A lively and productive conversation followed in which many of the issues touched upon in the day's presentations were re-addressed. Returning to Nigel Minton's presentation (and a topic that had occurred throughout the day), questions and responses regarding the geographical uptake and political implications of the use of the term engineering biology opened and successively ran through the discussion, questions about resistance to genetic modification and possible interventions and approaches brought public participation and education into the discussion, while future funding and developments also came to the fore.

A perspective from the social science brought RRI frameworks squarely into the spotlight, bringing discussion of possible changes in approaches that included the need for more case studies and integration into the accepted frameworks. The panel then concluded with a short discussion of the influence of market change, before Eleanor Hadley Kershaw and Dimitris Papadopoulos summarized and closed the event.

This was an extremely well run and interesting event with an ambitionus agenda. Congratulations and thanks to all of those involved.

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Links in this document:

  1. 1] /schedabiografica/Jonathan Hankins
  2. 2] https://carbonrecycling.net/event/responsible-innovation-industrial-biotechnology-and-engineering-biology/
  3. 3] https://carbonrecycling.net/
  4. 4] https://sbrc-nottingham.ac.uk/sbrc-microbytes/sbrc-microbytes.aspx
  5. 5] https://sbrc-nottingham.ac.uk/associated-projects/engicoin.aspx
  6. 6] https://www.nottingham.ac.uk/iss/
  7. 7] https://bbsrc.ukri.org/research/programmes-networks/research-networks/nibb/
  8. 8] https://www.fondazionebassetti.org/en/focus/2020/10/review_part_1_european_biotech.html
  9. 9] https://www.fondazionebassetti.org/en/focus/2018/06/sustainability_special_issue_o.html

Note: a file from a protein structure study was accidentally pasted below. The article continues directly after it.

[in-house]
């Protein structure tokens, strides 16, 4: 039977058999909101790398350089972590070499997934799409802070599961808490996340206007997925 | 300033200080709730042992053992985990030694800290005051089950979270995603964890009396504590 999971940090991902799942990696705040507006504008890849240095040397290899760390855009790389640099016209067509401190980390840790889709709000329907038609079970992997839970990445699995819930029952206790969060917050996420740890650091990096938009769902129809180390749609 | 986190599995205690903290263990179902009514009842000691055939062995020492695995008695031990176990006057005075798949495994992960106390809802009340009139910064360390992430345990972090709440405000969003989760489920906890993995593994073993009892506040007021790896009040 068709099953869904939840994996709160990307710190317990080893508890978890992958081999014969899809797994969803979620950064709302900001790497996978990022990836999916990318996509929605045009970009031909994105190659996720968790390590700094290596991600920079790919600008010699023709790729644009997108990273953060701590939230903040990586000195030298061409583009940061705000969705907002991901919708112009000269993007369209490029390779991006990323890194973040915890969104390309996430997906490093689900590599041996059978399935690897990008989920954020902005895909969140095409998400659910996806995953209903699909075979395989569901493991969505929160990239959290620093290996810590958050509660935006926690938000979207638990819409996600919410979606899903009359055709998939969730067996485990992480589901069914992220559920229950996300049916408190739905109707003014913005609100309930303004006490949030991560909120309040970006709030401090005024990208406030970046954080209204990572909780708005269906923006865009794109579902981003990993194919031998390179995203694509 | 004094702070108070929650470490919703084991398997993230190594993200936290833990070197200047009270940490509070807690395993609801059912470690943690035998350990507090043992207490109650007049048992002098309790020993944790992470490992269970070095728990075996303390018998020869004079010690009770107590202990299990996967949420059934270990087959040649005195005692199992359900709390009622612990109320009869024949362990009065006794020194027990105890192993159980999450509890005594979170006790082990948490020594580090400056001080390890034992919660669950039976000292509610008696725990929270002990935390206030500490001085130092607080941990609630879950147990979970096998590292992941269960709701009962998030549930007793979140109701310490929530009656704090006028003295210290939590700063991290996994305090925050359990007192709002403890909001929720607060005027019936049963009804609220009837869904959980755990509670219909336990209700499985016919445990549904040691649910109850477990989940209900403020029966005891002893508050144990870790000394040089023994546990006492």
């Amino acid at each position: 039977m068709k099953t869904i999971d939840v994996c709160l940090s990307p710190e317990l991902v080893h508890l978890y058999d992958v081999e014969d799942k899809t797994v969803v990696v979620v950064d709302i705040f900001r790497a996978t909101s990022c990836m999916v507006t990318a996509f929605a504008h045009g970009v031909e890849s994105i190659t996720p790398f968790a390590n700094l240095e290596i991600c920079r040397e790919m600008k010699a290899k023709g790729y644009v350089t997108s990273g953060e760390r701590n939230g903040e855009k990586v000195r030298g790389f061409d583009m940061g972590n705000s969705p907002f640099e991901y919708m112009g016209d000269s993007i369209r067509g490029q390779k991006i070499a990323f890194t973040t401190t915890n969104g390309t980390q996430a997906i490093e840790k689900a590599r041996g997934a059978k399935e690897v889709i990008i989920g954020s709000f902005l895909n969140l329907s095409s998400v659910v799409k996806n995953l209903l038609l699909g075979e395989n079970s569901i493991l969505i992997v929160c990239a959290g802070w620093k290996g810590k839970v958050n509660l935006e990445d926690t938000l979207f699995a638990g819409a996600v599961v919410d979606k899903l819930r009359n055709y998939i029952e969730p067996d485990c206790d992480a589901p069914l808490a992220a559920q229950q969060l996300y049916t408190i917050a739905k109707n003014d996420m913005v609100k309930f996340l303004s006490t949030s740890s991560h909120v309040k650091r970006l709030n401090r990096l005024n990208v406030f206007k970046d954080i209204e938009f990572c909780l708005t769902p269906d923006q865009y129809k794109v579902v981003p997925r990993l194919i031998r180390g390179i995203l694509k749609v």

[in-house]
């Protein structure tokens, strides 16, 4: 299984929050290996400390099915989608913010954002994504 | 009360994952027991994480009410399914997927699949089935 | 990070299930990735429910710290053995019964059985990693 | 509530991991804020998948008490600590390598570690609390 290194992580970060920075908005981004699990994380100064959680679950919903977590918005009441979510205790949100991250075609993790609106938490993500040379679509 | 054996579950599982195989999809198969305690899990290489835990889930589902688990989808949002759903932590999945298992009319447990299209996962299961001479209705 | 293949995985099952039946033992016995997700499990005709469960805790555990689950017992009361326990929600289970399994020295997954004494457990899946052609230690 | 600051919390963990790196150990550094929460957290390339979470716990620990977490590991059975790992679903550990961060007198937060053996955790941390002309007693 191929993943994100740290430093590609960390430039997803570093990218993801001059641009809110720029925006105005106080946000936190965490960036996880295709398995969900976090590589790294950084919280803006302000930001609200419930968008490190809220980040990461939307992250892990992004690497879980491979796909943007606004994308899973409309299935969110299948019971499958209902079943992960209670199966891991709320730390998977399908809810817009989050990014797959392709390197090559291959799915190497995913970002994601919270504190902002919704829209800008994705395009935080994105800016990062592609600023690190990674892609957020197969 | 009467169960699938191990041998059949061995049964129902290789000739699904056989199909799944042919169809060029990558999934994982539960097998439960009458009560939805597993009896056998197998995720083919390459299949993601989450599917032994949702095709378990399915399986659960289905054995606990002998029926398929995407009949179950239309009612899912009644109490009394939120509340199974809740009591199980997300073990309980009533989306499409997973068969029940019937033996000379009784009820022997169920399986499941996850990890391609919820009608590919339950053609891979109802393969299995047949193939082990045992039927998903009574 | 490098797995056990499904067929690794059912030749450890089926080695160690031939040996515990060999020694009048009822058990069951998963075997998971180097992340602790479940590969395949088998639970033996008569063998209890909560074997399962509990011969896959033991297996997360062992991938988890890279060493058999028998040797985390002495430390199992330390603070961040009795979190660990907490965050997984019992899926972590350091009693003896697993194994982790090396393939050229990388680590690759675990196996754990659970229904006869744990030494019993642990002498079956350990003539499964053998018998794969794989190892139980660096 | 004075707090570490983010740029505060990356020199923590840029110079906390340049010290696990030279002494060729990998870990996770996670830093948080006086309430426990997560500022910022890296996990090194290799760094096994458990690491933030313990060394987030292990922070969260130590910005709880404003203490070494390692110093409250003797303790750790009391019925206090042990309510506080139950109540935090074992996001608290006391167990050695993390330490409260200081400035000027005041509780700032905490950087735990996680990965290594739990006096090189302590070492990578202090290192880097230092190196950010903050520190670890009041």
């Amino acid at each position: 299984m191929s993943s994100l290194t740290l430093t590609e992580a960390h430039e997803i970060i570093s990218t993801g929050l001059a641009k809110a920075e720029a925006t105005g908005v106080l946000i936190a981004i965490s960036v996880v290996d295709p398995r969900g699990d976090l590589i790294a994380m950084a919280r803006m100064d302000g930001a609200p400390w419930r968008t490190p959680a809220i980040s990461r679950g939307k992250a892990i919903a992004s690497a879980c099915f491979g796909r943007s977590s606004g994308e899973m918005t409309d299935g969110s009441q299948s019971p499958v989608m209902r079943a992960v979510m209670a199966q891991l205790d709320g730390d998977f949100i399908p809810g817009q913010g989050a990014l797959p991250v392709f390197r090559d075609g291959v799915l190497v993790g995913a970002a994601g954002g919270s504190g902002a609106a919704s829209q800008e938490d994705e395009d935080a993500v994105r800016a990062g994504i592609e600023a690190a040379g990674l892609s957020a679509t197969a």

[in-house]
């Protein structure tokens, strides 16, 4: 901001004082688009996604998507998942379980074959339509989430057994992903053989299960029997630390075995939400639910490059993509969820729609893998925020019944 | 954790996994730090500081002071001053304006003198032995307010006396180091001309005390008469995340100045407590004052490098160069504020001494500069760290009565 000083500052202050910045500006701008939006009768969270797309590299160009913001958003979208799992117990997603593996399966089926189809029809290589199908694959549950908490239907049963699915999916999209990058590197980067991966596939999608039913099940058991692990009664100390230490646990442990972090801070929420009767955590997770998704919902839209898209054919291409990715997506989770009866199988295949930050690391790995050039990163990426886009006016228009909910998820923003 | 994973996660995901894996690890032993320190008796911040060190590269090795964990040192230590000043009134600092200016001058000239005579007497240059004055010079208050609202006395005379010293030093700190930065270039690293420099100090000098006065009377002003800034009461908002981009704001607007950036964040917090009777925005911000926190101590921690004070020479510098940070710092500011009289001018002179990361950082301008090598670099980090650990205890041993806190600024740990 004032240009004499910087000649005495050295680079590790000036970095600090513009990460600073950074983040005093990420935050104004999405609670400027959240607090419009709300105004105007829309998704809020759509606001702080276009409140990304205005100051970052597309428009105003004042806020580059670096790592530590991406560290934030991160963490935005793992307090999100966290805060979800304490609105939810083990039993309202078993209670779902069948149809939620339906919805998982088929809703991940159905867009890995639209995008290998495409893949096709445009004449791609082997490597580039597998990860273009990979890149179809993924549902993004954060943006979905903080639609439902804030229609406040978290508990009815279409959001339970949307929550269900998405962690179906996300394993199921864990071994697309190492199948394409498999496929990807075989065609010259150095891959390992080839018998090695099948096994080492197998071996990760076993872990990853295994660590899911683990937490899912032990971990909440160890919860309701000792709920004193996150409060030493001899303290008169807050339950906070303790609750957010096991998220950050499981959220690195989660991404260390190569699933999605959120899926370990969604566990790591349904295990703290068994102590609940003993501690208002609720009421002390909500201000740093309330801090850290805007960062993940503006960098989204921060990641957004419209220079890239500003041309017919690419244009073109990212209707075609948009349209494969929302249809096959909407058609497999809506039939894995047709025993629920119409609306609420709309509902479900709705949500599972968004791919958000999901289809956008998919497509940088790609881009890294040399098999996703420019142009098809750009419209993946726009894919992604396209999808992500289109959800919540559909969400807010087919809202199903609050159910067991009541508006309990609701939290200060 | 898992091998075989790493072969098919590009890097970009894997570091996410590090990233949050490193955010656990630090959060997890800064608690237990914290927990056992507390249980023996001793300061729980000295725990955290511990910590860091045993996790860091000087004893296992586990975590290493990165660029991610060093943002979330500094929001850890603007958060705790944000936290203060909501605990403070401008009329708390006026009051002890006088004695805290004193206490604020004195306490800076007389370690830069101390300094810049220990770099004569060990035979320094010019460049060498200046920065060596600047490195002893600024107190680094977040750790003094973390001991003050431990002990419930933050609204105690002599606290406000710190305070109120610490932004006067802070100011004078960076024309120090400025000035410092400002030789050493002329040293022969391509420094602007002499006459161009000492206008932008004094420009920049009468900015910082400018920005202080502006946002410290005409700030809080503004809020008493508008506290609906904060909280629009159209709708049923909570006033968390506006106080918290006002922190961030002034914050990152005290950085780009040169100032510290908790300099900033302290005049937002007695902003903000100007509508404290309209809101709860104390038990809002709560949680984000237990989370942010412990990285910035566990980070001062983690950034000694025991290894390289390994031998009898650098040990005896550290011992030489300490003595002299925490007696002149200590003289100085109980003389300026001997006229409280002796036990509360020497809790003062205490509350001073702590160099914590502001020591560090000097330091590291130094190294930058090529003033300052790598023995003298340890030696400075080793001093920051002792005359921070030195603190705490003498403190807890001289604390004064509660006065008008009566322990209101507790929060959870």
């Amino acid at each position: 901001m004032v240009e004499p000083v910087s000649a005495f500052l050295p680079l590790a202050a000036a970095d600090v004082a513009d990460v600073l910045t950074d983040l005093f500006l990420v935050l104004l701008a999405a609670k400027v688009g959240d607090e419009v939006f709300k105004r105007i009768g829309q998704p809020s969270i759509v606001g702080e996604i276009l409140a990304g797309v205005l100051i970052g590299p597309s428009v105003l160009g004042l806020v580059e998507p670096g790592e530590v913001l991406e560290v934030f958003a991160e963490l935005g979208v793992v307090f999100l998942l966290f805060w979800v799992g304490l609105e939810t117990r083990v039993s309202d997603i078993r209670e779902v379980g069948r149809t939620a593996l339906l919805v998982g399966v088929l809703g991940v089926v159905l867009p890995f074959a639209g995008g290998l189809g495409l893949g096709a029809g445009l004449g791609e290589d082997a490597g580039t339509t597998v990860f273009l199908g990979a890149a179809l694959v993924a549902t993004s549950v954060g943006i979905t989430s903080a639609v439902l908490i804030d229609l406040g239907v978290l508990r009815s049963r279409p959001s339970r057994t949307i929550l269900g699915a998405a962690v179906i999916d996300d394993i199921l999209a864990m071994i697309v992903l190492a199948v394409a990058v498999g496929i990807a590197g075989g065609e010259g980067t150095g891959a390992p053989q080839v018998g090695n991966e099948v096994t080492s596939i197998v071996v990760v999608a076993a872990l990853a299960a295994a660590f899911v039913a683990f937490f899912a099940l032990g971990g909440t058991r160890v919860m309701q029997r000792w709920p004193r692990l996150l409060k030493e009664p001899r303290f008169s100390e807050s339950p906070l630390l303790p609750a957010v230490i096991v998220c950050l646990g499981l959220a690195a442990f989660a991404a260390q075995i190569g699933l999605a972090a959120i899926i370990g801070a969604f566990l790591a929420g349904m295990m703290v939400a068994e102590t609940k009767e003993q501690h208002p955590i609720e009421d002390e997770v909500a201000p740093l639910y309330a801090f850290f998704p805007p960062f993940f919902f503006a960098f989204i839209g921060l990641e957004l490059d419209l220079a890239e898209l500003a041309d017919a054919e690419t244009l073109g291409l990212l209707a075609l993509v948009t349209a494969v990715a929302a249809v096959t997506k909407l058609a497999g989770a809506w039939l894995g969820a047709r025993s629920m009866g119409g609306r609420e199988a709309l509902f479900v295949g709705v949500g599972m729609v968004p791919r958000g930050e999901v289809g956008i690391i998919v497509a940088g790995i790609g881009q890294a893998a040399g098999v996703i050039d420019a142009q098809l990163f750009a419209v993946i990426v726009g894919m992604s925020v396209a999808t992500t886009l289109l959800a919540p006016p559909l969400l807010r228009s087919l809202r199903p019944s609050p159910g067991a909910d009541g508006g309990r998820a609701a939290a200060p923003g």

10. 10] https://www.fondazionebassetti.org/en/focus/2020/10/review_part_1_european_biotech.html
  11. 11] https://www.ukri.org/
  12. 12] https://bbsrc.ukri.org/
  13. 13] https://epsrc.ukri.org/
  14. 14] https://www.algae-uk.org.uk/
  15. 15] https://www.bbnet-nibb.co.uk/
  16. 16] https://carbonrecycling.net/
  17. 17] https://sites.durham.ac.uk/mib-nibb/
  18. 18] https://ebnet.ac.uk/
  19. 19] https://www.highvaluebiorenewables.net/
  20. 20] https://www.fondazionebassetti.org/en/focus/2020/11/european_biotechnology_and_soc.html
  21. 21] https://www.fondazionebassetti.org/it/segnalazioni/2019/10/british_standards_institution_.html
  22. 22] https://renewable-carbon-initiative.com/
  23. 23] https://www.wisb-uow.co.uk/people/rowan-mckibbin/
  24. 24] https://ktn-uk.org/programme/engineering-biology-leadership-council/
  25. 25] https://socialsciences.exeter.ac.uk/sociology/staff/molyneux-hodgson/
  26. 26] https://bbsrc.ukri.org/engagement/dialogue/activities/synthetic-biology/dialogue-background/
  27. 27] https://www.nottingham.ac.uk/cbs/people/nigel.minton
  28. 28] https://www.aiche.org/community/bio/dr-sean-simpson
  29. 29] https://www.lanzatech.com/
  30. 30] https://cisac.fsi.stanford.edu/people/megan_palmer